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Soil microbial respiration in arctic soil does not acclimate to temperature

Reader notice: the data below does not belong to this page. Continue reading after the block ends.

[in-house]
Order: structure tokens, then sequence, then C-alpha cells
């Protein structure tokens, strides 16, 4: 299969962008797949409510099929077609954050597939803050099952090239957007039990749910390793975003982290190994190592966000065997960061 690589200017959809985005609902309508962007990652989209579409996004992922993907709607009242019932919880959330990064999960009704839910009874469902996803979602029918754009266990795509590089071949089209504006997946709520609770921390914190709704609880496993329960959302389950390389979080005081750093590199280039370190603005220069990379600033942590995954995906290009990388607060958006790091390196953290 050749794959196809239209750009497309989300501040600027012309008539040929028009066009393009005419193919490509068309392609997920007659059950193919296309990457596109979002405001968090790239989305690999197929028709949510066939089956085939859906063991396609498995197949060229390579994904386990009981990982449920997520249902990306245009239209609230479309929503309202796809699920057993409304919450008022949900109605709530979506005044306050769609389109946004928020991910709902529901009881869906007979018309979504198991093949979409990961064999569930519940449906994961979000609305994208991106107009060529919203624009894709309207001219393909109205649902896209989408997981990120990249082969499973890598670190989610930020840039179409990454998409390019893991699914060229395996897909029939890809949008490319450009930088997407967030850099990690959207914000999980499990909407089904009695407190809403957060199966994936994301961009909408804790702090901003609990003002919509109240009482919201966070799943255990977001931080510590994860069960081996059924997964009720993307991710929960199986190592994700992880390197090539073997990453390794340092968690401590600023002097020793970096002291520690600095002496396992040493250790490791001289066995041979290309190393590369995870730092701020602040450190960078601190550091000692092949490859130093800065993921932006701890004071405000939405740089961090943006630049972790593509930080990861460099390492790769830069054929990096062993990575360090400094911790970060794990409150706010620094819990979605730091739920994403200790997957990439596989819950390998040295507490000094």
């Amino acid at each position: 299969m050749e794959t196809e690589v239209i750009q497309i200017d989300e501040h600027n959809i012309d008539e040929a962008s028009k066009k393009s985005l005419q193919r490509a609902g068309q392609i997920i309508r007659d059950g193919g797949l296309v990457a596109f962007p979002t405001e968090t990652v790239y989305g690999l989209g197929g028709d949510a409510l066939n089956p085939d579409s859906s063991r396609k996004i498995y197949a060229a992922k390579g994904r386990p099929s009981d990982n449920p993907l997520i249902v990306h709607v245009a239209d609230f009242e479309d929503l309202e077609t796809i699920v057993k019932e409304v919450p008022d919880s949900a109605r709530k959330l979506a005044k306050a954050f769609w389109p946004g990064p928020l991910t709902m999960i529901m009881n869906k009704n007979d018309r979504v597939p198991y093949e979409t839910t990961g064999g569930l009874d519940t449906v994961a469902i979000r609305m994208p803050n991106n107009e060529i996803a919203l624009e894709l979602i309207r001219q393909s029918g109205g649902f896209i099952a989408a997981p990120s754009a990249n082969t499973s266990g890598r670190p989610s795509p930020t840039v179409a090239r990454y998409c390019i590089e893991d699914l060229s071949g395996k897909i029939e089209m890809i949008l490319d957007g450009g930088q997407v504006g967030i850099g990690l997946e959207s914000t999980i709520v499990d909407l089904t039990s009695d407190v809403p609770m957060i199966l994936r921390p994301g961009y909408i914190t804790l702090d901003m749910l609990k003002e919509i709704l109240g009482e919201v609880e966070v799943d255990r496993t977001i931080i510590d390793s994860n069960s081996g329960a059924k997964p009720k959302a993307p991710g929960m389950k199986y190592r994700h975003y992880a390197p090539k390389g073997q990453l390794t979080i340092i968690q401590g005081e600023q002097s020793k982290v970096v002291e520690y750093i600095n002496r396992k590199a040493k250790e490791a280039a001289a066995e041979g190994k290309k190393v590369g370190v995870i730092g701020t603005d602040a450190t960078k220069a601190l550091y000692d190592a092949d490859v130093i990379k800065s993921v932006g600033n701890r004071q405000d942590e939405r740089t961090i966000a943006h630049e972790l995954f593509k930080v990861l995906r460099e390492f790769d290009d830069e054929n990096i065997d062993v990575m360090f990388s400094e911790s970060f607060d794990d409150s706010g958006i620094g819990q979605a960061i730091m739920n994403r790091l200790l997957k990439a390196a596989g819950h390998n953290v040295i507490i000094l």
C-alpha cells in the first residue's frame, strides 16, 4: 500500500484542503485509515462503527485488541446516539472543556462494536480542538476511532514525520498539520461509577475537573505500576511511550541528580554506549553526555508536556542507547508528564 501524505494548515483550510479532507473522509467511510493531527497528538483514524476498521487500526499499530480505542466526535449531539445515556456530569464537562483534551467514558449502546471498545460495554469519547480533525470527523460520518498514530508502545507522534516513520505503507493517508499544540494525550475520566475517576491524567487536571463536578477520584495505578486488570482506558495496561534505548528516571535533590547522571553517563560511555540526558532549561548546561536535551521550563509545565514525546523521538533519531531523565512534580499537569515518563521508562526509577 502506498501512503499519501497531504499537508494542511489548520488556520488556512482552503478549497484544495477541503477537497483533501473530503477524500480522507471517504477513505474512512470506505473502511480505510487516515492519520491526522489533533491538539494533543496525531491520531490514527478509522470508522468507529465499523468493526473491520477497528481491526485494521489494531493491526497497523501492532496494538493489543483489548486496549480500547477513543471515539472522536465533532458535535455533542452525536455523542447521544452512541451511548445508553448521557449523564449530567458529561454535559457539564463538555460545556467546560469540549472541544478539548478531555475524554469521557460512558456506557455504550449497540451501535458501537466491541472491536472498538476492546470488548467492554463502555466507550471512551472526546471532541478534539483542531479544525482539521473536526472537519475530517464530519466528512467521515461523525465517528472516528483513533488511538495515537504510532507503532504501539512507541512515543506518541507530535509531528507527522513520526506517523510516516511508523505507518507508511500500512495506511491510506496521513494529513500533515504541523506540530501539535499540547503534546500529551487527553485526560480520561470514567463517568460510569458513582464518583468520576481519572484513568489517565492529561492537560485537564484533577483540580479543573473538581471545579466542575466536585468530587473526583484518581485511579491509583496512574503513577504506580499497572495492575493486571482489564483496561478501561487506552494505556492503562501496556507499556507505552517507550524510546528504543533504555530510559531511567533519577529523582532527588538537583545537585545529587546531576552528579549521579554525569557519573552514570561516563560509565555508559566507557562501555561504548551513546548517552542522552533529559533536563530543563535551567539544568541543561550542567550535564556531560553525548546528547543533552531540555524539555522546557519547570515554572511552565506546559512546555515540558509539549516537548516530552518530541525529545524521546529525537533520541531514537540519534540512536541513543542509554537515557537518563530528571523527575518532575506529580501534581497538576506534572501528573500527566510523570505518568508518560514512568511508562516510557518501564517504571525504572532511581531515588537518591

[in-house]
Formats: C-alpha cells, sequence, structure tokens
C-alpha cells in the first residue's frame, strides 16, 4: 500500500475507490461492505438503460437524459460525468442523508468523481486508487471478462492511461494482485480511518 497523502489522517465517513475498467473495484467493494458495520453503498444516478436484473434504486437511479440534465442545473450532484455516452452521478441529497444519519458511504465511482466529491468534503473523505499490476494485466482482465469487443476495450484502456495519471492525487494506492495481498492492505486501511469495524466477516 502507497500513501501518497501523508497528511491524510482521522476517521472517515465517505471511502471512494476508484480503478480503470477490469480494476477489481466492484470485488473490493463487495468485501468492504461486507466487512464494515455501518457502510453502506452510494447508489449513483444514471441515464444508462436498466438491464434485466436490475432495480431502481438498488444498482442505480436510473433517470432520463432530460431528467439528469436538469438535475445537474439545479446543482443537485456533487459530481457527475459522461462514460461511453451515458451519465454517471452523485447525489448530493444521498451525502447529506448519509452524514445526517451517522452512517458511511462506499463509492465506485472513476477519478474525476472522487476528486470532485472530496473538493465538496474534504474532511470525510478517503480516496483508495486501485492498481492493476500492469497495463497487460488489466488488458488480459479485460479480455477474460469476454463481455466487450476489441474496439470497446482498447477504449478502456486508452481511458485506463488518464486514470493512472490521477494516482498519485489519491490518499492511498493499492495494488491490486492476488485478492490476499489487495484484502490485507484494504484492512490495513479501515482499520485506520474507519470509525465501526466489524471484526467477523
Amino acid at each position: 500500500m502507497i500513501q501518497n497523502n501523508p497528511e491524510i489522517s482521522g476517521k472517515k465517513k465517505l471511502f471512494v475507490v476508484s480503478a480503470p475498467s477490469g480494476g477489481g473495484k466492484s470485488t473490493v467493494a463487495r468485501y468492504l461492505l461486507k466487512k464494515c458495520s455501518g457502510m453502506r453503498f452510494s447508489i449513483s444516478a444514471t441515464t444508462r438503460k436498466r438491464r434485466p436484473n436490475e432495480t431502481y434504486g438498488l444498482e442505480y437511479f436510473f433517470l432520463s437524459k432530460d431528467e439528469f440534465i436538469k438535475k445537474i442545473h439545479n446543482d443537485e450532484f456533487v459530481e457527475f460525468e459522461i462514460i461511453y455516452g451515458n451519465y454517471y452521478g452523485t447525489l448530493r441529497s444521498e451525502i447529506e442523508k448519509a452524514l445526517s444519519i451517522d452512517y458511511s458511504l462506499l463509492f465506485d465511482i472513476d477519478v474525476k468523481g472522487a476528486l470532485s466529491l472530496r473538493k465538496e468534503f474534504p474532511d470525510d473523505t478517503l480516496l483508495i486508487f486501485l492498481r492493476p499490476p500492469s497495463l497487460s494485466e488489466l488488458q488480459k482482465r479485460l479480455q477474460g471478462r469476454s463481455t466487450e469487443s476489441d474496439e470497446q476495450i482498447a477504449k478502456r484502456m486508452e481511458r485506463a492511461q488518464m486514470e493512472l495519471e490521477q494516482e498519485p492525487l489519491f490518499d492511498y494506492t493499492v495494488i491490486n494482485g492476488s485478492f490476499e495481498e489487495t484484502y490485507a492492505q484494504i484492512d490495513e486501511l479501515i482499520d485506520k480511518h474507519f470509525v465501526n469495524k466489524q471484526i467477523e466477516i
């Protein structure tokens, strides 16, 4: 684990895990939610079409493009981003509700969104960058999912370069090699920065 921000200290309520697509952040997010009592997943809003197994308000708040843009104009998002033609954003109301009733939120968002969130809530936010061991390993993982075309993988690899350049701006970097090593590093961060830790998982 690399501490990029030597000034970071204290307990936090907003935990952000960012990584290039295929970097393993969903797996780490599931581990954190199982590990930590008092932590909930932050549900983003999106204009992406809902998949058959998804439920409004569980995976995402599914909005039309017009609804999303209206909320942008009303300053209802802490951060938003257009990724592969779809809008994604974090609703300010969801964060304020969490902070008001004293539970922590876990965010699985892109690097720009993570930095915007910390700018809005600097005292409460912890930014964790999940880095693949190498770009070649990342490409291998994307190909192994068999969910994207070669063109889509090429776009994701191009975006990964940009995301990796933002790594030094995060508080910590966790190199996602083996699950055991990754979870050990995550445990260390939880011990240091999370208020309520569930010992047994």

Warming-induced release of CO2 from the large carbon (C) stores in arctic soils could accelerate climate change. However, declines in the response of soil respiration to warming in long-term experiments suggest that microbial activity acclimates to temperature, greatly reducing the potential for enhanced C losses. As reduced respiration rates with time could be equally caused by substrate depletion, evidence for thermal acclimation remains controversial. To overcome this problem, we carried out a cooling experiment with soils from arctic Sweden. If acclimation causes the reduction in soil respiration observed after experimental warming, then it should subsequently lead to an increase in respiration rates after cooling. We demonstrate that thermal acclimation did not occur following cooling. Rather, during the 90 days after cooling, a further reduction in the soil respiration rate was observed, which was only reversed by extended re-exposure to warmer temperatures. We conclude that over the time scale of a few weeks to months, warming-induced changes in the microbial community in arctic soils will amplify the instantaneous increase in the rates of CO2 production and thus enhance C losses potentially accelerating the rate of 21st century climate change.

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